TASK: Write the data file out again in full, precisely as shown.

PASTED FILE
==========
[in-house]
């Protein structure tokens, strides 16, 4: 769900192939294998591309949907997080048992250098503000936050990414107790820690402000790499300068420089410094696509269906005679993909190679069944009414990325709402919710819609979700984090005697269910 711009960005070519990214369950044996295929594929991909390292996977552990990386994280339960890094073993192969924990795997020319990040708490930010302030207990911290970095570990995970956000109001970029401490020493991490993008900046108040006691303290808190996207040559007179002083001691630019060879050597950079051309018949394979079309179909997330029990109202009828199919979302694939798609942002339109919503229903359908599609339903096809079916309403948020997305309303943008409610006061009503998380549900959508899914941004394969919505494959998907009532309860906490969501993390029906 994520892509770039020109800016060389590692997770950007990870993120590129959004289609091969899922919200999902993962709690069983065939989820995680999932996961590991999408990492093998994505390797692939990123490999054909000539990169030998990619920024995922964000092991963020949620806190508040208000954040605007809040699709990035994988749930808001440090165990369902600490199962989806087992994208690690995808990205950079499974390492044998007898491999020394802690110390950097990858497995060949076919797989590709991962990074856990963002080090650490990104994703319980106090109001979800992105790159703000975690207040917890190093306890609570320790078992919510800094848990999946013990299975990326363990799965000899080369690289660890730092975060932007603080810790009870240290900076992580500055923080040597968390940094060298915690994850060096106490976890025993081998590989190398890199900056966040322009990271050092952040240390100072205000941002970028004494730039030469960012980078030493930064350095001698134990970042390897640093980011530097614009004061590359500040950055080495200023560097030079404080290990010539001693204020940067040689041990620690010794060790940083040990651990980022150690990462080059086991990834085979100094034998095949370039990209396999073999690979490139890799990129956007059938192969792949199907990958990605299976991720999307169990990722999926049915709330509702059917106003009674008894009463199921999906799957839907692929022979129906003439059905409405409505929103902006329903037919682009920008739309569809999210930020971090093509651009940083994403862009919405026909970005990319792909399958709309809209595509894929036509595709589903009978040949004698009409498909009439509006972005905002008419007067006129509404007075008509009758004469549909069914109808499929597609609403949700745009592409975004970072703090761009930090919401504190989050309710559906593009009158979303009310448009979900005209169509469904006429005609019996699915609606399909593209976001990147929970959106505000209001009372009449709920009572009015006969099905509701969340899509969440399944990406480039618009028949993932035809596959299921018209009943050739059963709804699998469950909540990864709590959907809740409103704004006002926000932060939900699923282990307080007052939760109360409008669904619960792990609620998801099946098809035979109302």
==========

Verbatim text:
[in-house]
């Protein structure tokens, strides 16, 4: 769900192939294998591309949907997080048992250098503000936050990414107790820690402000790499300068420089410094696509269906005679993909190679069944009414990325709402919710819609979700984090005697269910 711009960005070519990214369950044996295929594929991909390292996977552990990386994280339960890094073993192969924990795997020319990040708490930010302030207990911290970095570990995970956000109001970029401490020493991490993008900046108040006691303290808190996207040559007179002083001691630019060879050597950079051309018949394979079309179909997330029990109202009828199919979302694939798609942002339109919503229903359908599609339903096809079916309403948020997305309303943008409610006061009503998380549900959508899914941004394969919505494959998907009532309860906490969501993390029906 994520892509770039020109800016060389590692997770950007990870993120590129959004289609091969899922919200999902993962709690069983065939989820995680999932996961590991999408990492093998994505390797692939990123490999054909000539990169030998990619920024995922964000092991963020949620806190508040208000954040605007809040699709990035994988749930808001440090165990369902600490199962989806087992994208690690995808990205950079499974390492044998007898491999020394802690110390950097990858497995060949076919797989590709991962990074856990963002080090650490990104994703319980106090109001979800992105790159703000975690207040917890190093306890609570320790078992919510800094848990999946013990299975990326363990799965000899080369690289660890730092975060932007603080810790009870240290900076992580500055923080040597968390940094060298915690994850060096106490976890025993081998590989190398890199900056966040322009990271050092952040240390100072205000941002970028004494730039030469960012980078030493930064350095001698134990970042390897640093980011530097614009004061590359500040950055080495200023560097030079404080290990010539001693204020940067040689041990620690010794060790940083040990651990980022150690990462080059086991990834085979100094034998095949370039990209396999073999690979490139890799990129956007059938192969792949199907990958990605299976991720999307169990990722999926049915709330509702059917106003009674008894009463199921999906799957839907692929022979129906003439059905409405409505929103902006329903037919682009920008739309569809999210930020971090093509651009940083994403862009919405026909970005990319792909399958709309809209595509894929036509595709589903009978040949004698009409498909009439509006972005905002008419007067006129509404007075008509009758004469549909069914109808499929597609609403949700745009592409975004970072703090761009930090919401504190989050309710559906593009009158979303009310448009979900005209169509469904006429005609019996699915609606399909593209976001990147929970959106505000209001009372009449709920009572009015006969099905509701969340899509969440399944990406480039618009028949993932035809596959299921018209009943050739059963709804699998469950909540990864709590959907809740409103704004006002926000932060939900699923282990307080007052939760109360409008669904619960792990609620998801099946098809035979109302």